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Engaging the future workforce: A CHRO perspective

Future of Work
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March 19, 2019

Paresh Rajgarhia, Director – Talent and Rewards, Willis Towers Watson India engaged in conversation with Indrajeet Sengupta, Executive Director and CHRO, Hindustan Coca-Cola Beverages and Yashwant Mahadik, President – Global Head of HR, Lupin.

The Future of Work is becoming an important topic for many organisations, both for its HR implications and its impact on overall business strategy.

The fact of the matter is that the future of work is already here, whether organisations realise it or not. Automation and the resulting shift in work arrangements are creating new challenges that will test employer readiness around technology, future workforce requirements, HR programmes and an enabling organisational structure. While Willis Towers Watson’s ‘Future of Work’ survey found  that organisations in India are beginning to take small but solid steps to address this paradigm shift – it is critical that top management, business leaders, people managers and HR collaborate to identify and mitigate risks and take full advantage of the many opportunities that the future of work presents.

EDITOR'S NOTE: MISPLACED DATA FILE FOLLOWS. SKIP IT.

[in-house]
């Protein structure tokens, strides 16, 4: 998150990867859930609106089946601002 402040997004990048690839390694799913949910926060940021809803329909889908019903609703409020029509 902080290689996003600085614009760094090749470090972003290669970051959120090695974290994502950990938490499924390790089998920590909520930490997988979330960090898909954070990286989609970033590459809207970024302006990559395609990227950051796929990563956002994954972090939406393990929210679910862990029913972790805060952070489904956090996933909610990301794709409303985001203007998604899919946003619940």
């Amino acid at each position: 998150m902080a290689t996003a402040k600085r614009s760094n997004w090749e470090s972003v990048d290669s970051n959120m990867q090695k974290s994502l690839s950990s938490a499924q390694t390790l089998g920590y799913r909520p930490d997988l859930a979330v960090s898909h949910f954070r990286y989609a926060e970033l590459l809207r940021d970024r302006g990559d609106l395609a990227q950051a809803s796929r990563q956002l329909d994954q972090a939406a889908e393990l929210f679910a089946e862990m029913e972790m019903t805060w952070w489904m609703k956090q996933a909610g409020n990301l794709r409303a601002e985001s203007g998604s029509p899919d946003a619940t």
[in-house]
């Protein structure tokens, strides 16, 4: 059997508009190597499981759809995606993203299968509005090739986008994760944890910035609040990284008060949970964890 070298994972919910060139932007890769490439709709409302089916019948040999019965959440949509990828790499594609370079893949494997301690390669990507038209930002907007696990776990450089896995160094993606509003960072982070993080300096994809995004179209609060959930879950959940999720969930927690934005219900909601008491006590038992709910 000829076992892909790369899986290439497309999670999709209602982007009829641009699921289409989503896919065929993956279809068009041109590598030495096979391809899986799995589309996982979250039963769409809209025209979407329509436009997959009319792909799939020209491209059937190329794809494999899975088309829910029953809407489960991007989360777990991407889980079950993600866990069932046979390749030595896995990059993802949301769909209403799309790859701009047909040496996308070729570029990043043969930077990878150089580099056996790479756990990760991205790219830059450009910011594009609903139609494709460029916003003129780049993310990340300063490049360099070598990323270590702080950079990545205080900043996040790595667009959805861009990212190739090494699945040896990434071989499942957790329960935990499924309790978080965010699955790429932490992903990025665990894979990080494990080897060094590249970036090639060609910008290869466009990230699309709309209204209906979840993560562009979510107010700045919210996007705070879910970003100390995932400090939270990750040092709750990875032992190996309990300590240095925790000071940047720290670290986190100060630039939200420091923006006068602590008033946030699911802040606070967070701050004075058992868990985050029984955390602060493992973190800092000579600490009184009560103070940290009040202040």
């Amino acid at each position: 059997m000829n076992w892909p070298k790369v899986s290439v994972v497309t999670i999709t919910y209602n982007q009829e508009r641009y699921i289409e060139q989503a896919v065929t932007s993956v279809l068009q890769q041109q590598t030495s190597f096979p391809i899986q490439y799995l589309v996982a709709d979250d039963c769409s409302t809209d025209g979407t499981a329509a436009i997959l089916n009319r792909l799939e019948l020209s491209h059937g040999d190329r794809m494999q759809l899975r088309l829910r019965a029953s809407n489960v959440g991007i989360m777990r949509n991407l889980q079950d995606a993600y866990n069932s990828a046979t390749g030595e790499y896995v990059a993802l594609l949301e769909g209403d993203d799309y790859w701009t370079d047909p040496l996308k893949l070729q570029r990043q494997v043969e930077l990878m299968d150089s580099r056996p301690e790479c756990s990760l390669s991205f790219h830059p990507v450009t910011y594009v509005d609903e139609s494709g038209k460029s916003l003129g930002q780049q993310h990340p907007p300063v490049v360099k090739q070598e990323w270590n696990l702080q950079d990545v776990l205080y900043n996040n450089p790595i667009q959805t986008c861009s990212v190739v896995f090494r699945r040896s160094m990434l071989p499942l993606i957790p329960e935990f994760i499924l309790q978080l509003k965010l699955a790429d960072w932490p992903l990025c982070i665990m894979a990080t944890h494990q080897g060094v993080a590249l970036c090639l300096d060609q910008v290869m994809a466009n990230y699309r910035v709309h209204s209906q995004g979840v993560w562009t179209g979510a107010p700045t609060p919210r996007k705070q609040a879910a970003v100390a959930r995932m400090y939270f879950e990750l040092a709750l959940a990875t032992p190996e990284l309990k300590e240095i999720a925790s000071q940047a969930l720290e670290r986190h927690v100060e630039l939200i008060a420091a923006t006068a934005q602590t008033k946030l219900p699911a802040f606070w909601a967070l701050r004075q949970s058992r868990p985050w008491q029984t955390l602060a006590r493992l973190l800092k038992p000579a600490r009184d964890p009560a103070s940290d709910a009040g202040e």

How do organisations lead this change effectively while continuing to drive employee engagement and productivity? Paresh Rajgarhia, Director – Talent and Rewards, Willis Towers Watson India engaged in conversation with Indrajeet Sengupta, Executive Director and CHRO, Hindustan Coca-Cola Beverages and Yashwant Mahadik, President – Global Head of HR, Lupin on ‘engaging the future workforce’.

Paresh: One of the key findings from Willis Towers Watson’s Future of Work study was that more than half the companies in India believe that automation will augment human performance and create new work, not replace it. What are your thoughts around it?

Indrajeet: We believe that technology will play a critical role in the future of organisations, employees and HR. This includes applications of AI. This should enable us to augment human performance with analytics and data driven interventions while freeing up resources to focus on creativity, collaboration and adaptability for global corporations.

Yashwant: Digital technologies and advancement of Artificial Intelligence and Machine Learning technologies will enable higher productivity, performance and will bring in greater efficiency at work. We shouldn’t resist this tech evolution, instead we should learn, embrace and leverage it for the betterment of the workforce and the organisation. At Lupin, we are constantly leveraging cutting-edge technologies in all spheres of our business and work. Whilst you do that you need to ensure a good balance or return between cost and benefits for the organisation and its employees and customers. For example, we have initiated the use of virtual reality (VR — tech to help build skills in our manufacturing operations. This helps in skills upgradation of a large number of employees in lesser time and at reduced cost.